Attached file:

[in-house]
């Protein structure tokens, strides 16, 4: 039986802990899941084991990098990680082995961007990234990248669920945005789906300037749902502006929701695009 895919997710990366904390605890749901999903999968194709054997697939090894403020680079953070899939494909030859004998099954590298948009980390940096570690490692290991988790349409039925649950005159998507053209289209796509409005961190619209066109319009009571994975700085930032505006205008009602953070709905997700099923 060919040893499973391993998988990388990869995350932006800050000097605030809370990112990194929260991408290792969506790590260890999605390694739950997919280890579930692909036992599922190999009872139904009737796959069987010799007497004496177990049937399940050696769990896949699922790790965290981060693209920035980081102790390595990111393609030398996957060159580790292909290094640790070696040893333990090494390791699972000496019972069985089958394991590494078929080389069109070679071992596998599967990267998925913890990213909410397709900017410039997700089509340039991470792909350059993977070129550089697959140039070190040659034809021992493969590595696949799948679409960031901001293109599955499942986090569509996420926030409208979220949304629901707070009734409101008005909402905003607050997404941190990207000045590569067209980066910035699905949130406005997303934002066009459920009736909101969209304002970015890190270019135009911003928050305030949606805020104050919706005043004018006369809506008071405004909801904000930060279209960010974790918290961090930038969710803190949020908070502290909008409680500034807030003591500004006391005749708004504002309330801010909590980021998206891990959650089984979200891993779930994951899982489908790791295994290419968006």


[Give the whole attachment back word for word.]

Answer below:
[in-house]
């Protein structure tokens, strides 16, 4: 039986802990899941084991990098990680082995961007990234990248669920945005789906300037749902502006929701695009 895919997710990366904390605890749901999903999968194709054997697939090894403020680079953070899939494909030859004998099954590298948009980390940096570690490692290991988790349409039925649950005159998507053209289209796509409005961190619209066109319009009571994975700085930032505006205008009602953070709905997700099923 060919040893499973391993998988990388990869995350932006800050000097605030809370990112990194929260991408290792969506790590260890999605390694739950997919280890579930692909036992599922190999009872139904009737796959069987010799007497004496177990049937399940050696769990896949699922790790965290981060693209920035980081102790390595990111393609030398996957060159580790292909290094640790070696040893333990090494390791699972000496019972069985089958394991590494078929080389069109070679071992596998599967990267998925913890990213909410397709900017410039997700089509340039991470792909350059993977070129550089697959140039070190040659034809021992493969590595696949799948679409960031901001293109599955499942986090569509996420926030409208979220949304629901707070009734409101008005909402905003607050997404941190990207000045590569067209980066910035699905949130406005997303934002066009459920009736909101969209304002970015890190270019135009911003928050305030949606805020104050919706005043004018006369809506008071405004909801904000930060279209960010974790918290961090930038969710803190949020908070502290909008409680500034807030003591500004006391005749708004504002309330801010909590980021998206891990959650089984979200891993779930994951899982489908790791295994290419968006």